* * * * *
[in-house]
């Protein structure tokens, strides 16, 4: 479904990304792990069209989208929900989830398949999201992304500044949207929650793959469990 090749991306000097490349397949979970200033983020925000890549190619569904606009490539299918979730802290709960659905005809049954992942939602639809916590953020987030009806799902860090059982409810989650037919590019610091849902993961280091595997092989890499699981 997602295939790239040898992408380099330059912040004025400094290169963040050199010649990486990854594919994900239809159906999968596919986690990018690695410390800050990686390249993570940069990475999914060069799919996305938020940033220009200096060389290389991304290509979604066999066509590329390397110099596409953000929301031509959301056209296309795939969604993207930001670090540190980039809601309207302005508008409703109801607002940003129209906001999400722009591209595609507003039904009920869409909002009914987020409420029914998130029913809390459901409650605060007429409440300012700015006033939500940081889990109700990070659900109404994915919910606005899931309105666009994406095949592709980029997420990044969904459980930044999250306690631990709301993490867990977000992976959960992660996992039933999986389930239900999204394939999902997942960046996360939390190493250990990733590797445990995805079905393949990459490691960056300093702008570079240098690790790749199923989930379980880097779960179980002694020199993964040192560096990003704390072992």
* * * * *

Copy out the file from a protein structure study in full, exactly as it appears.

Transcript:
[in-house]
């Protein structure tokens, strides 16, 4: 479904990304792990069209989208929900989830398949999201992304500044949207929650793959469990 090749991306000097490349397949979970200033983020925000890549190619569904606009490539299918979730802290709960659905005809049954992942939602639809916590953020987030009806799902860090059982409810989650037919590019610091849902993961280091595997092989890499699981 997602295939790239040898992408380099330059912040004025400094290169963040050199010649990486990854594919994900239809159906999968596919986690990018690695410390800050990686390249993570940069990475999914060069799919996305938020940033220009200096060389290389991304290509979604066999066509590329390397110099596409953000929301031509959301056209296309795939969604993207930001670090540190980039809601309207302005508008409703109801607002940003129209906001999400722009591209595609507003039904009920869409909002009914987020409420029914998130029913809390459901409650605060007429409440300012700015006033939500940081889990109700990070659900109404994915919910606005899931309105666009994406095949592709980029997420990044969904459980930044999250306690631990709301993490867990977000992976959960992660996992039933999986389930239900999204394939999902997942960046996360939390190493250990990733590797445990995805079905393949990459490691960056300093702008570079240098690790790749199923989930379980880097779960179980002694020199993964040192560096990003704390072992």